Title: A Little Bite of Magic
Author: M.J. O’Shea
Cover Artist: Kalen O’Donnell
Publisher: Self Published
Buy link: Amazon.com (Second Edition)
Genre: Contemporary Romance/Paranormal
Length: Novella (104 pages)
Rating: 3.5 stars out of 5
A Guest Review by Aunt Lynn
One Sentence Review: Witchy-foodie goodness with some issues for me
In a family full of powerful witches, Frankie Vallerand is the black sheep. He doesn’t care about honing his magic. All he wants is to open up a restaurant and spend his days serving up delicious food. But when he sees a customer crying and wishes for her to be happy, he inadvertently transforms his old wooden soup spoon into a wand, and realizes that maybe a little bit of kitchen magic is just what his customers need.
Addison Allbright is The Phantom Foodie, an anonymous food critic notorious for his scathing reviews. For most people, being paid to eat would be a dream job. Not for Addison. He doesn’t care for overpriced designer food. He’s a tea and toast kind of guy. Until both the food and the owner of L’Osteria Di Pomodoro sweep him off his feet and throw his neat, orderly life completely off-kilter.
Frankie isn’t sure how to tell Addison he’s a witch, or that he charmed Addison’s food the night they first met, without sounding totally crazy. But little does he know that Addison has secrets too. Not only did he snark Frankie’s restaurant in his last review column, he’s also engaged to be married…to a woman.
This book was previously published by another publisher. It’s been rewritten and re-edited for this version.
I’m a big fan of this author’s writing, so when I saw that she released (or, more accurately, re-wrote, -edited and -released) a story surrounding food set in San Francisco, I was totally on board. Throw in some witchy action and I’m loving it more. A Little Bite of Magic hit a lot of my buttons and was a fun, quick read overall, but I had a few niggles that prevented me from rating it higher than I did. More on that later, though.
Let’s talk about what worked for me first:
First, there’s the food. Nuff said.
Second was the restaurant. I was all over that and wish that it really was in SF ‘cause I’d totally brave the Bridge to eat there. And if I were to open my own place, it would be essentially the kind Frankie created: single-item, prix fixe menu daily. I can see it now: down-to-earth simple pastas and soups and stews and casseroles and salads and…just yum. I lost myself in this part of the story.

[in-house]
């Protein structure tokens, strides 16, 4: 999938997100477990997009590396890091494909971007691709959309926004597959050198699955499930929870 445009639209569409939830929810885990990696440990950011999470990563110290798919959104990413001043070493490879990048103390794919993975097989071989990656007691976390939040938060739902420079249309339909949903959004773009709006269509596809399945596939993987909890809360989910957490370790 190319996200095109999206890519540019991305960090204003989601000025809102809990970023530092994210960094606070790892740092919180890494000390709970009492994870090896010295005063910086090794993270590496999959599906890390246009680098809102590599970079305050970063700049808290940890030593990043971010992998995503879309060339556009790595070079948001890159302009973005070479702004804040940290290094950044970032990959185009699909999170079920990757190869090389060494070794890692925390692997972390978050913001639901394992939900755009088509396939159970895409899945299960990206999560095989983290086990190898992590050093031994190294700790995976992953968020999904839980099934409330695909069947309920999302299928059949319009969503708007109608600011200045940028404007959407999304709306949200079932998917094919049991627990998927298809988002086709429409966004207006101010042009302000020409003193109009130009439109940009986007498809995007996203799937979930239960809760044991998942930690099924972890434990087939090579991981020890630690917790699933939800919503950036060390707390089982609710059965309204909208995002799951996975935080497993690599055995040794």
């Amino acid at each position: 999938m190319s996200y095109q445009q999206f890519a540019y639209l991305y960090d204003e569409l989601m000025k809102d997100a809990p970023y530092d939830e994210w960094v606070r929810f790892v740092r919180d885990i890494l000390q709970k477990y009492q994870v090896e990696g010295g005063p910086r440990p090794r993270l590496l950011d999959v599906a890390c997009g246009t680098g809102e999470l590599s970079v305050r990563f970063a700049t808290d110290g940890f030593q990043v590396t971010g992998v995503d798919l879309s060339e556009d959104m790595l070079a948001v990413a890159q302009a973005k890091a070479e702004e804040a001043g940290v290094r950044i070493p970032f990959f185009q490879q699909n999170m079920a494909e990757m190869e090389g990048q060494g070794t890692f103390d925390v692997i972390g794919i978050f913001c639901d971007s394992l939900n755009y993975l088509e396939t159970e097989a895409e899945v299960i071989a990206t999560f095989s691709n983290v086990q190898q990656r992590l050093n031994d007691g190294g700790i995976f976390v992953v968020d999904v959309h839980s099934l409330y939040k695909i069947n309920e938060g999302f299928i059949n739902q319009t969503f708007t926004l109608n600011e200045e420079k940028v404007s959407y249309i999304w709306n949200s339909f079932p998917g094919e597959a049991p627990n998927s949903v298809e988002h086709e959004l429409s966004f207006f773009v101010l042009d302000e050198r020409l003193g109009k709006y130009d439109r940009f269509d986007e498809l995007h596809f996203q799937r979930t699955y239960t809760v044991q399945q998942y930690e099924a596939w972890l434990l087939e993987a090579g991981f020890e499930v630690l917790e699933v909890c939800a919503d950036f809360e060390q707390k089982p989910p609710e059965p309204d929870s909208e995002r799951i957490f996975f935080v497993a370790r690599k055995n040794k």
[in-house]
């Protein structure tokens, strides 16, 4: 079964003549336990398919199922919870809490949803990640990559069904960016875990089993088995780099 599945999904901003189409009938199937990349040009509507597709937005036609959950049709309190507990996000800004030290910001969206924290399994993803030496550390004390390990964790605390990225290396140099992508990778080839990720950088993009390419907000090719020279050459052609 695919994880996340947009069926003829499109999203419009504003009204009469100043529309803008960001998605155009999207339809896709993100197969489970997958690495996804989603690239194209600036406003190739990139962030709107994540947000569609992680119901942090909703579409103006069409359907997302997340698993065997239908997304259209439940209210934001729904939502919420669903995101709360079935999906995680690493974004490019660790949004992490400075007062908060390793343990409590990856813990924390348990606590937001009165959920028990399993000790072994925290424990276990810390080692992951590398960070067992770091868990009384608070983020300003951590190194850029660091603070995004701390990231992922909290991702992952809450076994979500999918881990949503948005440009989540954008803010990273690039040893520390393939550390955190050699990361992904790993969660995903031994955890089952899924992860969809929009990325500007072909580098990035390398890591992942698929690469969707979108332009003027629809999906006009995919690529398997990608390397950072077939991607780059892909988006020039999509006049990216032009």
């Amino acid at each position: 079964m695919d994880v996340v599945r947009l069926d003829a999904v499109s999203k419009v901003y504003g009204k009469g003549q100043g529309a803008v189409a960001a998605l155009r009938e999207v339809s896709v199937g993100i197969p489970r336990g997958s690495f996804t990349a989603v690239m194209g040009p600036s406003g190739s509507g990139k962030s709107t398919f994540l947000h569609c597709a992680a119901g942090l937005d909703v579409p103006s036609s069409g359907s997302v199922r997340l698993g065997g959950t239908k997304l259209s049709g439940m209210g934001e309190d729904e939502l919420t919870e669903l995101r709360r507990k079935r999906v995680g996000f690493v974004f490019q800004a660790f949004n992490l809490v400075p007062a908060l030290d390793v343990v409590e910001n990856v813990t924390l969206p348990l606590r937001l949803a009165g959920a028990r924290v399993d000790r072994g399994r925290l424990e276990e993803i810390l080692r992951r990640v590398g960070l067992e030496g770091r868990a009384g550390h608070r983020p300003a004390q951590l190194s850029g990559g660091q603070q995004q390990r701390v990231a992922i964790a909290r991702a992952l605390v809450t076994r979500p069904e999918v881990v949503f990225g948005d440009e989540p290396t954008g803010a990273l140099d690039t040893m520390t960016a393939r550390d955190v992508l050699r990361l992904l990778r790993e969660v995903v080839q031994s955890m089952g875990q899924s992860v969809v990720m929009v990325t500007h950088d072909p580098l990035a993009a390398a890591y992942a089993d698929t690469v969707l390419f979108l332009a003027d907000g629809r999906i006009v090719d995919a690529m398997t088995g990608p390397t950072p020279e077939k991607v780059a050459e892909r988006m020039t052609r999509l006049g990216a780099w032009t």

Frankie. Loved. Him. Loved how he thought about food and making his meals. Loved that his wand was his wooden spoon (only thing better would have been a whisk). Loved the continual accidental magic:
Frankie hadn’t been expecting it, and it tickled. He giggled and jumped. A tingle went down his arm, through the spoon, and into the sauce he was stirring.
You’ve got to be kidding me.
I really liked that the author didn’t have them jumping right into bed, and any book that has the first date (or ten) be a kiss-fest, I’m going to positively call it out.
I had two big issues, one of which blew my niggle-meter off the scale and brought the rating down one full star because of it: the female characters. All three prominent women in this story were total, irredeemable, very black and white bitches. I loathed them – and it wasn’t a “love to hate them” kind of feeling that sometimes you get from the baddies in stories. They were “I want to punch you in the face” emotions that made me tense up when they appeared on page, causing me to lose the relaxing, feel-good vibe I was getting from the rest of the tale. The fiancée? Should have been kicked to the curb long before the story even started. The mothers? I would have disowned them. I kept hoping that at least one of them – though perhaps making the plot a bit predicable – would actually turn herself around and realize the error of her evil ways. Nope. And what I kept thinking was “this is totally unnecessary, there is no reason to make these women this way” and that I was surprised at O’Shea. While I can’t say that I’ve read everything she’s put out, I can’t remember her doing this before.
Second, I never warmed up to Addison. While I could see a change when he was with Frankie, for much of the story he is a doormat by his mother, his fiancée, his boss. We get an explanation as to why, but it just didn’t do it for me. He felt like a wimpy, weak, boring pushover, and even when he grows a pair, it was too late for me. I had no sympathy for him by that point and I couldn’t bring myself to care much.
Lastly – and this is less of a problem for me than the other two – I am on the fence about this situation with him and the fact that he is still technically engaged for some of the story while he is with Frankie. I think this is one of those times where it is a gray area, but those of you who will not read a story where one MC is committed – even reluctantly – and begins a relationship with a third, you will have problems here. For me, I look at it as a) it isn’t something he really wanted (but was too friggin’ wishy-washy to do anything about it), b) he did try to break it off (but was too friggin’ wishy-washy to push that it was a done deal), and c) he did break it off, but the biotches wouldn’t listen or accept it.
Looking for a cute, quick, food-filled read and don’t mind a doormat protag and annoying, hate-filled female characters (or can overlook them)? Try A Little Bite of Magic.